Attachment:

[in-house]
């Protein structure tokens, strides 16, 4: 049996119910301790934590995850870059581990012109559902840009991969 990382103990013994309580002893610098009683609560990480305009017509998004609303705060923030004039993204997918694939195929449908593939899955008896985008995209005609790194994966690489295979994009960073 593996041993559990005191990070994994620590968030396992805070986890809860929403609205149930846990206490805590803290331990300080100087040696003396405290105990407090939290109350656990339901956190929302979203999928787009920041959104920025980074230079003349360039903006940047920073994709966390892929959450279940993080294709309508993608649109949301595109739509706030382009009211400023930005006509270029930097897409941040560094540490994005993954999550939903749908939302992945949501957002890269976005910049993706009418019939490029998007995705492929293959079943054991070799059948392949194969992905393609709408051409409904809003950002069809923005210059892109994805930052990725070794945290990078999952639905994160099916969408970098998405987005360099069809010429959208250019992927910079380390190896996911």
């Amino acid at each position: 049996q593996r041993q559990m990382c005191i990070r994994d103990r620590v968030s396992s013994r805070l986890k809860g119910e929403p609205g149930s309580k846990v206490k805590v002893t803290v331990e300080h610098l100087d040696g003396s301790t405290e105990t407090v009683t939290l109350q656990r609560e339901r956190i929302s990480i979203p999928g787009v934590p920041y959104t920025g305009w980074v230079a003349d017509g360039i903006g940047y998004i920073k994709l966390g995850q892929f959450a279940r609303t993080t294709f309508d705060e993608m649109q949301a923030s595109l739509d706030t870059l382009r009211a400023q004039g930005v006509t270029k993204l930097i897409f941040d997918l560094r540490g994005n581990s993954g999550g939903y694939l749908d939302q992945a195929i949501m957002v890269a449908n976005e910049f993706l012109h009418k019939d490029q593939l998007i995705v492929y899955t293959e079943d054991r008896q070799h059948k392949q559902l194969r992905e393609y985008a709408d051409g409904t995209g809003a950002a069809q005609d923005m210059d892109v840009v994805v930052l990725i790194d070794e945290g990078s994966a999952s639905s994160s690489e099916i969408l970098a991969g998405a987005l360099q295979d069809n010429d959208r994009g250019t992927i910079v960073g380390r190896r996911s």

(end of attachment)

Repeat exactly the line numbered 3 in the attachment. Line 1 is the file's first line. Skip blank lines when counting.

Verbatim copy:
């Amino acid at each position: 049996q593996r041993q559990m990382c005191i990070r994994d103990r620590v968030s396992s013994r805070l986890k809860g119910e929403p609205g149930s309580k846990v206490k805590v002893t803290v331990e300080h610098l100087d040696g003396s301790t405290e105990t407090v009683t939290l109350q656990r609560e339901r956190i929302s990480i979203p999928g787009v934590p920041y959104t920025g305009w980074v230079a003349d017509g360039i903006g940047y998004i920073k994709l966390g995850q892929f959450a279940r609303t993080t294709f309508d705060e993608m649109q949301a923030s595109l739509d706030t870059l382009r009211a400023q004039g930005v006509t270029k993204l930097i897409f941040d997918l560094r540490g994005n581990s993954g999550g939903y694939l749908d939302q992945a195929i949501m957002v890269a449908n976005e910049f993706l012109h009418k019939d490029q593939l998007i995705v492929y899955t293959e079943d054991r008896q070799h059948k392949q559902l194969r992905e393609y985008a709408d051409g409904t995209g809003a950002a069809q005609d923005m210059d892109v840009v994805v930052l990725i790194d070794e945290g990078s994966a999952s639905s994160s690489e099916i969408l970098a991969g998405a987005l360099q295979d069809n010429d959208r994009g250019t992927i910079v960073g380390r190896r996911s």